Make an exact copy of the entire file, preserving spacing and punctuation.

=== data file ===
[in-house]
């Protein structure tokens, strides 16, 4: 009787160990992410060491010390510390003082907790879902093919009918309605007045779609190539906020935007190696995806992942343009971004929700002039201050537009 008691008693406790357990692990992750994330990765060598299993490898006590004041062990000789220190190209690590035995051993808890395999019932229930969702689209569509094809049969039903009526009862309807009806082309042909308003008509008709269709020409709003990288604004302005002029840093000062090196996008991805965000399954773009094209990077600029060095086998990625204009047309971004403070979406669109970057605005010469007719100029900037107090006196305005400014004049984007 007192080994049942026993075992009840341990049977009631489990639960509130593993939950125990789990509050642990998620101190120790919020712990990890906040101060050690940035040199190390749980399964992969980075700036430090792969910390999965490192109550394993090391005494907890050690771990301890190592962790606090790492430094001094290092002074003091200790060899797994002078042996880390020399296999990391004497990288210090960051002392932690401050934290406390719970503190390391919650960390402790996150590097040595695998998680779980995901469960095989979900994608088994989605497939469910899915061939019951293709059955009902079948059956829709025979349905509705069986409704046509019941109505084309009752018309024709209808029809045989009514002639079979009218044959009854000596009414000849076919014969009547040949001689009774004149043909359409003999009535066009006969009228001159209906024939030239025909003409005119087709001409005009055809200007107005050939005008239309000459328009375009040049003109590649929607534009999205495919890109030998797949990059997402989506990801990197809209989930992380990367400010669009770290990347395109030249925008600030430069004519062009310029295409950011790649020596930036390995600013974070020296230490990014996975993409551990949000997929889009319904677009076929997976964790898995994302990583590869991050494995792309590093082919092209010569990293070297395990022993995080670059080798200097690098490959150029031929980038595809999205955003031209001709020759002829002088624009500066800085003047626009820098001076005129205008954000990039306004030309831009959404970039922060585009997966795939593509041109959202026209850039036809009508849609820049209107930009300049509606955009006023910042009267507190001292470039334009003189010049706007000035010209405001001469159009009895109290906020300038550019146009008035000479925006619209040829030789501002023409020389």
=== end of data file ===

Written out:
[in-house]
């Protein structure tokens, strides 16, 4: 009787160990992410060491010390510390003082907790879902093919009918309605007045779609190539906020935007190696995806992942343009971004929700002039201050537009 008691008693406790357990692990992750994330990765060598299993490898006590004041062990000789220190190209690590035995051993808890395999019932229930969702689209569509094809049969039903009526009862309807009806082309042909308003008509008709269709020409709003990288604004302005002029840093000062090196996008991805965000399954773009094209990077600029060095086998990625204009047309971004403070979406669109970057605005010469007719100029900037107090006196305005400014004049984007 007192080994049942026993075992009840341990049977009631489990639960509130593993939950125990789990509050642990998620101190120790919020712990990890906040101060050690940035040199190390749980399964992969980075700036430090792969910390999965490192109550394993090391005494907890050690771990301890190592962790606090790492430094001094290092002074003091200790060899797994002078042996880390020399296999990391004497990288210090960051002392932690401050934290406390719970503190390391919650960390402790996150590097040595695998998680779980995901469960095989979900994608088994989605497939469910899915061939019951293709059955009902079948059956829709025979349905509705069986409704046509019941109505084309009752018309024709209808029809045989009514002639079979009218044959009854000596009414000849076919014969009547040949001689009774004149043909359409003999009535066009006969009228001159209906024939030239025909003409005119087709001409005009055809200007107005050939005008239309000459328009375009040049003109590649929607534009999205495919890109030998797949990059997402989506990801990197809209989930992380990367400010669009770290990347395109030249925008600030430069004519062009310029295409950011790649020596930036390995600013974070020296230490990014996975993409551990949000997929889009319904677009076929997976964790898995994302990583590869991050494995792309590093082919092209010569990293070297395990022993995080670059080798200097690098490959150029031929980038595809999205955003031209001709020759002829002088624009500066800085003047626009820098001076005129205008954000990039306004030309831009959404970039922060585009997966795939593509041109959202026209850039036809009508849609820049209107930009300049509606955009006023910042009267507190001292470039334009003189010049706007000035010209405001001469159009009895109290906020300038550019146009008035000479925006619209040829030789501002023409020389």